Events this week to mark second anniversary of landmark accord
Concern about coal jobs slows momentum in push for cleaner air
French President Emmanuel Macron this week will seek to breathe new life into the fight against global warming and sway debate away from skeptics of the process led by U.S. President Donald Trump.
At a series of events in Paris starting Monday, Macron along with leaders from the U.K., Norway, Mexico and Netherlands will draw attention to a dozen major projects aimed at reducing greenhouse gases. They’ll also give a push for increasing climate-related aid to developing nations, in step with a United Nations goal of channeling at least $100 billion a year by 2020. Trump is not scheduled to attend.
The meetings are designed to preserve the the landmark Paris Agreement on climate change sealed two years ago. That deal brought together some 200 nations including the U.S. and China in calling for limits on fossil fuel emissions everywhere for the first time. Trump’s move to pull back from the accord, along with efforts to preserve coal jobs in Germany and Poland, have undercut momentum toward cleaner forms of energy.
“The Trump decision was a blow, but it hasn’t killed the process,” said Herve Le Treut, a senior climate scientist at France’s National Center for Scientific Research in Paris. “If the Paris climate accord accomplished one thing, it was a change of consciousness around the world. We’ve seen many more initiatives since then.”
For Macron, who has sought to put France at the center of issues ranging from Middle East peace to European economic rival since his surprise electoral victory last May, the meetings are part of his effort to building the standing of France in shaping world affairs. The 39-year old French president is stepping into a leadership vacuum left as Trump focuses on an “America first” foreign policy German Chancellor Angela Merkel is mired in talks to form a new government.
French Finance Minister Bruno Le Maire on Monday called for the carbon price to triple to 30 euros a ton to provide industry a signal that it must invest in cleaning up emissions. He was speaking an in interview at the start of a day on how to boost climate-related funding and reach UN’s $100 billion goal for 2020.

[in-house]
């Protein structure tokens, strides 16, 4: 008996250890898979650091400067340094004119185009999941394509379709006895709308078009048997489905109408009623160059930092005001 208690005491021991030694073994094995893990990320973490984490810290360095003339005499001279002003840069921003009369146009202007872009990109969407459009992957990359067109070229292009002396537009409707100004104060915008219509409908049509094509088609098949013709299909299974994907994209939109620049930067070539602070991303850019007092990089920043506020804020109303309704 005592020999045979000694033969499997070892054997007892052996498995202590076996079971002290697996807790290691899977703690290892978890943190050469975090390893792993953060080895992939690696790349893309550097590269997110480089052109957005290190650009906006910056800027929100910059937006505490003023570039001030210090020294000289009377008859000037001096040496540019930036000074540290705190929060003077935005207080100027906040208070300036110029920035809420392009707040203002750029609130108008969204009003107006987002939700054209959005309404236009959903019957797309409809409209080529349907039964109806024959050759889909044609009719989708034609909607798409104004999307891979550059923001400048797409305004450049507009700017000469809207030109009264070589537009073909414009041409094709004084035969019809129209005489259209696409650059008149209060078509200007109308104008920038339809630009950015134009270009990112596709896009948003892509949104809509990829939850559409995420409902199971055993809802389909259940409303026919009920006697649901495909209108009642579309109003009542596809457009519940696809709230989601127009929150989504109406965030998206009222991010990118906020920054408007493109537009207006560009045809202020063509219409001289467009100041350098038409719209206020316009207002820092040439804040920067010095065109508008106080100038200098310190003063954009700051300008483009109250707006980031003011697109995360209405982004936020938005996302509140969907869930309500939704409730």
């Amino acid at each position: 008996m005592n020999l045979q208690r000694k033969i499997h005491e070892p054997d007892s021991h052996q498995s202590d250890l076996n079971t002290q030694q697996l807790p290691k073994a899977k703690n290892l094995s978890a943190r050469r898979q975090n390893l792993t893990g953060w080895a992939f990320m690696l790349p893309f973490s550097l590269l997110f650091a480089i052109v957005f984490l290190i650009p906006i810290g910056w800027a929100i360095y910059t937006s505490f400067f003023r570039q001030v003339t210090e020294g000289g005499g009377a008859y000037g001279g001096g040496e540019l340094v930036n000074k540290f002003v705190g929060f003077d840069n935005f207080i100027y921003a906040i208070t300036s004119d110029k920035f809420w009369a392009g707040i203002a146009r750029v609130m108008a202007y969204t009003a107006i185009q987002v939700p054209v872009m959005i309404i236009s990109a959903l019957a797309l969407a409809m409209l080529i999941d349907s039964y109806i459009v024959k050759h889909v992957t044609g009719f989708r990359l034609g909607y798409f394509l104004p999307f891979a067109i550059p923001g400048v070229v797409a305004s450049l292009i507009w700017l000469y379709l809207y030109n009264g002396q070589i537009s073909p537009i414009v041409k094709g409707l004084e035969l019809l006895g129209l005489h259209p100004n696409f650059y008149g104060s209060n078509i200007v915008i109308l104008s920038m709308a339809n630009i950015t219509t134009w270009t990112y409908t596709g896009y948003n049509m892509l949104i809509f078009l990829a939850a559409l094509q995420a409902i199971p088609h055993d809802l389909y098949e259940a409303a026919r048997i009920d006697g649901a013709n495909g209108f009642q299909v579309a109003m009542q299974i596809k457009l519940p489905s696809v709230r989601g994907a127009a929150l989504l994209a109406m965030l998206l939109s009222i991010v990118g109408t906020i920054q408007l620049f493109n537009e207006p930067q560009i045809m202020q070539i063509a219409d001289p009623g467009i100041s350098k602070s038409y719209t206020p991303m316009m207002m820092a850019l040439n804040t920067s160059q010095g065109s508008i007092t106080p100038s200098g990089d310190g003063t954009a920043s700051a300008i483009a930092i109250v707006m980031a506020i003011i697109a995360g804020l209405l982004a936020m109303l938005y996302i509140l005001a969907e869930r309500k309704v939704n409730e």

“We have to explain to people that some activities are not the right ones,” Le Maire said on Bloomberg Television. “Coal fired plants have to close down.”
Since the UN goal was agreed in 2009, money has started to flow from richer nations to less developed ones, with the annual total reaching $62 billion in 2014, according to the latest data available from the Organization for Economic Cooperation and Development.
“Finance will be a key topic of the event,” said Simone Tagliapietra, analyst at the Bruegel research group in Brussels. “We know that we will need more renewables and energy efficiency, but at the end of the day it will happen only if somebody puts their money in it.”
Companies from the software developer Microsoft Corp. to insurer AXA SA also plan to announce initiatives at the event, underscoring Macron’s assertion that efforts to fix the climate are picking up steam.
The Paris deal called on all nations to make voluntary emissions cuts. The ambition was to keep the temperature increases well below 2 degrees Celsius (3.6 degrees Fahrenheit). A degree of warming over the past century already has been blamed for stronger storms, more frequent floods and droughts and rising seas. The World Meteorological Agency has warned that without swifter action, the planet is on course for a much sharper warming by the end of the century.
“There is an urgency to do more,” said Wendel Trio, director of CAN Europe, which represents 140 environmental groups in 30 nations. “We are not on track to implement the Paris Agreement.”
Even so, doubts are rising about commitments to the Paris agenda, and Trump isn’t alone in his reluctance to follow the deal.
- In Germany, business leaders are concerned about rising electricity prices and the cost of renewables. Politicians there have become sensitive about the impact the upheaval in the energy industry is having on the jobs of people employed at coal mines and generation plants.
- In Poland, which hosts next year’s UN climate talks in the heart of lignite-mining country, the government is working to preserve mining jobs as a matter of national security.
- In India, government officials have extended tax advantages to some of the most polluting fuels and questioned whether smog in New Delhi has anything to do with noxious fumes from autos and industry.
On Tuesday Macron will host leaders including British Prime Minister Theresa May, Dutch Prime Minister Mark Rutte and Mexican President Enrique Nieto, as well as mayors of Quito, Seoul and Buenos Aires and California Governor Jerry Brown. Also attending is former New York City Mayor Mike Bloomberg, a UN envoy on climate and founder of Bloomberg LP, which owns this news organization. They’ll gather at the Ile Seguin, south west of Paris on the site of a former Renault SA car factory.
Bank of England Governor Mark Carney is due to speak about efforts to get companies to make better disclosures of climate-related risks. AXA, which two years ago vowed to divest some coal-related holdings, is due to announce further measures it’s taking.
“Two years from the Paris Agreement, we’re not closer to meeting its objectives,” Breugel’s Tagliapietra said. Macron’s effort, he said, “will help keep the momentum alive.”
— With assistance by Gregory Viscusi, Rudy Ruitenberg, Francois De Beaupuy, and Francine Lacqua